“The potential risks of particulate exposure include irritation to the skin, eye, and respiratory tract, inflammatory response, headache, asthma, and toxic or carcinogenic effects to organs, such as kidneys and liver,” according to the FDA.

People who used recalled Philips CPAP machines and suffered injuries, including respiratory problems, organ damage and various cancers, have begun filing Philips CPAP lawsuits. They allege that Philips manufactured a defective product and didn’t warn the public.

In a preliminary foam testing update on June 28, 2022, Philips said chemical emissions from the foam are unlikely to cause health problems. The company also said ozone cleaners increase the chance of foam degradation.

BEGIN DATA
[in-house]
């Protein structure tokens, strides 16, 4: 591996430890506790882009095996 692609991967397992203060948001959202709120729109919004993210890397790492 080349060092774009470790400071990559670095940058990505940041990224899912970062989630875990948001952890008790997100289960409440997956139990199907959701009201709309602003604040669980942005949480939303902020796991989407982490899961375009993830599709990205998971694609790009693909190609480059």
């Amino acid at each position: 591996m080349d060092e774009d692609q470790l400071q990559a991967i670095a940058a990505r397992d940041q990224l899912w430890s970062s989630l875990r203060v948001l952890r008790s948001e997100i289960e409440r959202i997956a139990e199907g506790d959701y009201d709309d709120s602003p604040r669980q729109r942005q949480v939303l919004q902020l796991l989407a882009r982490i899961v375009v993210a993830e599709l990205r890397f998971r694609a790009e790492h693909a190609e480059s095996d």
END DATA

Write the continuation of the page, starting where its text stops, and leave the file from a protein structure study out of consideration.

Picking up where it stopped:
The FDA reports that between April 1, 2021 and December 31, 2022 more than 98,000 medical device reports of side effects were received. These include incidents of, pneumonia, cancer, respiratory problems, asthma, infection, cough, headache, breathing problems, dizziness, chest pain and nodules. The reports also included 346 deaths.

Please seek the advice of a qualified professional before making decisions about your health or finances.
Last Modified: May 10, 2024

9 Cited Research Articles

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  1. Park, A. (2022, June 29). Philips attributes foam breakdowns in recalled CPAP ventilators to ozone-based cleaners. Retrieved from https://www.fiercebiotech.com/medtech/philips-reports-foam-breakdown-only-4-recalled-ventilators-linked-formal-complaints